The effect described hereinbefore is especially achieved when the material used for the yoke is much harder and stiffer than the material used for the foil, this being e.g. the case when a silicon yoke is used. This applies in a corresponding manner to embodiments where, instead of the foil, a different material is used as a contact partner.
When a planar surface exists, an adhesive bonding process can be carried out outside of the connection points simultaneously with the application of pressure to the connection partners by the optical fibres. It follows that, in a single step, many connections can be establised at the connection points, e.g. by soldering, whereas adhesive bonding processes between materials, e.g. between a foil and the surface of a layer extending below said foil, can be carried out simultaneously in other areas.
The embodiment described has the additional advantage that the pressure applied to the surfaces outside of the connection points can be adjusted within wide limits by selecting the materials for the second holding element and the third holding element, especially by selecting the elastic material for the second holding element. Furthermore, it will be advantageous when the material of the yoke 28 absorbs or reflects the laser light to a high degree, since laser light which escaped from the optical fibres due to faults or due to damage which may be caused to the fibre can then not reach the surface areas between the connection points of the component. Hence, the component cannot be damaged in these surface areas due to an excessive thermal load caused by the laser light. The same applies to an elastic foil arranged between the yoke 28 and the component and to layers extending below said foil.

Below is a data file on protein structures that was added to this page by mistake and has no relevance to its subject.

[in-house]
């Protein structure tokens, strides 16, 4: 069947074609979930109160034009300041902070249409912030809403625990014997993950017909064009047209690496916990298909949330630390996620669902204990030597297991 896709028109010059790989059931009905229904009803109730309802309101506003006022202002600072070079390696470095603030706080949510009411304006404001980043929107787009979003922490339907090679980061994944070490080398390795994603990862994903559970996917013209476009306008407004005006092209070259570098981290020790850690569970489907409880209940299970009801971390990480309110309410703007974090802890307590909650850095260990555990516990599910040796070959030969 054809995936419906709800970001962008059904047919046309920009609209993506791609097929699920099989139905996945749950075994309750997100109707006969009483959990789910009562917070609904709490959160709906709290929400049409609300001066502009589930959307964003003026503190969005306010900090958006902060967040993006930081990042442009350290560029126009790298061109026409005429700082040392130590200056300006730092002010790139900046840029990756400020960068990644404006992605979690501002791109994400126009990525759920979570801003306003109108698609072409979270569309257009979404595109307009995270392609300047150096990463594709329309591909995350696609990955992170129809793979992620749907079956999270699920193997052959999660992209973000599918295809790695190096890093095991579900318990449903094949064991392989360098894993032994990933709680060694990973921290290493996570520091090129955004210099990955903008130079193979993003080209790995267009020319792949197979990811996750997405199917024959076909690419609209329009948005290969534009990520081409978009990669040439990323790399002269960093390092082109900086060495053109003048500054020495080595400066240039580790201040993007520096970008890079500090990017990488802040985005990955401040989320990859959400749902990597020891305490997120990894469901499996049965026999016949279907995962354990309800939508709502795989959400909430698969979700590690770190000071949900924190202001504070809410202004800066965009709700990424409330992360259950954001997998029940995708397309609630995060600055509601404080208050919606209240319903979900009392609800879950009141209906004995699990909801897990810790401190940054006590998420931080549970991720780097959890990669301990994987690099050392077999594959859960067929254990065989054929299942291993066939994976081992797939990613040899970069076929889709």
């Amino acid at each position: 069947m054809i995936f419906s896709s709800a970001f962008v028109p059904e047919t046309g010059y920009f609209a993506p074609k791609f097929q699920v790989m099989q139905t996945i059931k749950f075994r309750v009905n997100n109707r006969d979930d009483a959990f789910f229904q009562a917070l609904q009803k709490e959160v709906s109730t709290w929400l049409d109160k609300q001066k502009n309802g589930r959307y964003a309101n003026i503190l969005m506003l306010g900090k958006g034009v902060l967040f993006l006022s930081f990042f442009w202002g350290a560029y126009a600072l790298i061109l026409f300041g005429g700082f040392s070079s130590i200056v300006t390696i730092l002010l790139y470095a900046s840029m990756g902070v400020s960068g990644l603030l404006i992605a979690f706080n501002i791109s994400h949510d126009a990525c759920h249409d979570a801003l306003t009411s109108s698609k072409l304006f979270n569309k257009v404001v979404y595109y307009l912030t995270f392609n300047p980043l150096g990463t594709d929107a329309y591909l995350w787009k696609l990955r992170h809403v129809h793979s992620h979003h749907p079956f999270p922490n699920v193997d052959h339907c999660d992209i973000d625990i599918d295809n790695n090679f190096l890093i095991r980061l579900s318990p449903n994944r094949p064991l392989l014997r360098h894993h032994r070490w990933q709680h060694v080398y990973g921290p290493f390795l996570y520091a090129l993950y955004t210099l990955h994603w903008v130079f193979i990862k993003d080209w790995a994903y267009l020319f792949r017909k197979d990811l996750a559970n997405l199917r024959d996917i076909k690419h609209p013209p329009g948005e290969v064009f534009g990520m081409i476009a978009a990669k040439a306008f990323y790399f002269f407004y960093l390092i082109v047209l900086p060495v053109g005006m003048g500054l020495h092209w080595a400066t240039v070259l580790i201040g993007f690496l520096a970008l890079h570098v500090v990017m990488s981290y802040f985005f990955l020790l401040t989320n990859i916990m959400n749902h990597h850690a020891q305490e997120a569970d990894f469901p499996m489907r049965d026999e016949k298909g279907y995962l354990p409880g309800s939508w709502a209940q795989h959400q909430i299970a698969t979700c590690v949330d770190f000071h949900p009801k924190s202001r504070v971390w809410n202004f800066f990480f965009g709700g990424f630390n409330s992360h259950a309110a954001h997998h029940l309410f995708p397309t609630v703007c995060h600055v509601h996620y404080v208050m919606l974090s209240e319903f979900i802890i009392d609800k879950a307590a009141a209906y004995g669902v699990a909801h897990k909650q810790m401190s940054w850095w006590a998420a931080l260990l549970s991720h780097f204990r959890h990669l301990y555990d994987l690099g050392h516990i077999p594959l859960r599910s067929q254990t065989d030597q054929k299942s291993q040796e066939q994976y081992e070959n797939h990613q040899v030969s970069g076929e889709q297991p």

Depending on the surface material of the component outside of the connection points, the material of the yoke can be chosen such that the yoke material will be prevented from bonding chemically and/or physically with the surface material of the component during the contacting process. For this purpose, the yoke can also be coated with a suitable material. In particular, wetting of the yoke by the surface material, which can e.g. be a solder, must be excluded so that it is not necessary to clean the contacting areas of the yoke after the contacting process.
According to the described embodiment of the present invention, the force F applied to the holder is transmitted almost exclusively to the end faces 30 of the optical fibres 20 and only a negligible percentage thereof is transmitted to the yoke surface which is located in one plane with said fibre end faces 30. This has the effect that, during the contacting process, the optical fibres 20 are pressed onto the respective contact elements, whereas the yoke surface "recedes" due to the elasticity of the second holding element in particular. The more elastic the second and possibly the third holding element are, the higher the number of connection points that can be produced simultaneously will be, when a predetermined force is applied to the holder and when a predetermined minimum bonding pressure, i.e. a minimum contact pressure, of an optical fibre acts on the associated contact element pair.